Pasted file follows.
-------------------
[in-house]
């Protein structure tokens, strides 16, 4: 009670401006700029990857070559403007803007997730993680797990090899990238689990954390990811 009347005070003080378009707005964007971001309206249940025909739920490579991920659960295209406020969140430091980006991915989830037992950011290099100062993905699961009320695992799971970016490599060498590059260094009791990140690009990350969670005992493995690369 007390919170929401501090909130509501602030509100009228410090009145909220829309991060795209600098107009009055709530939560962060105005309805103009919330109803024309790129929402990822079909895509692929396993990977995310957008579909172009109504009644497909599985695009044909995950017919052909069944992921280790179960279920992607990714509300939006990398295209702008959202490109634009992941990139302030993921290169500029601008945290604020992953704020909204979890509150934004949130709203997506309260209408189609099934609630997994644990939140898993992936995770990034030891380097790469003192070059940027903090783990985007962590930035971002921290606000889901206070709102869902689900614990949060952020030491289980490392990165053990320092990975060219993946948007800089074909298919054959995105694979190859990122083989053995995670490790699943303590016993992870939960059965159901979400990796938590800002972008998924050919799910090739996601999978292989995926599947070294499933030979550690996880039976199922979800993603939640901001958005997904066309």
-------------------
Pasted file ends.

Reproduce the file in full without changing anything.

[in-house]
């Protein structure tokens, strides 16, 4: 009670401006700029990857070559403007803007997730993680797990090899990238689990954390990811 009347005070003080378009707005964007971001309206249940025909739920490579991920659960295209406020969140430091980006991915989830037992950011290099100062993905699961009320695992799971970016490599060498590059260094009791990140690009990350969670005992493995690369 007390919170929401501090909130509501602030509100009228410090009145909220829309991060795209600098107009009055709530939560962060105005309805103009919330109803024309790129929402990822079909895509692929396993990977995310957008579909172009109504009644497909599985695009044909995950017919052909069944992921280790179960279920992607990714509300939006990398295209702008959202490109634009992941990139302030993921290169500029601008945290604020992953704020909204979890509150934004949130709203997506309260209408189609099934609630997994644990939140898993992936995770990034030891380097790469003192070059940027903090783990985007962590930035971002921290606000889901206070709102869902689900614990949060952020030491289980490392990165053990320092990975060219993946948007800089074909298919054959995105694979190859990122083989053995995670490790699943303590016993992870939960059965159901979400990796938590800002972008998924050919799910090739996601999978292989995926599947070294499933030979550690996880039976199922979800993603939640901001958005997904066309």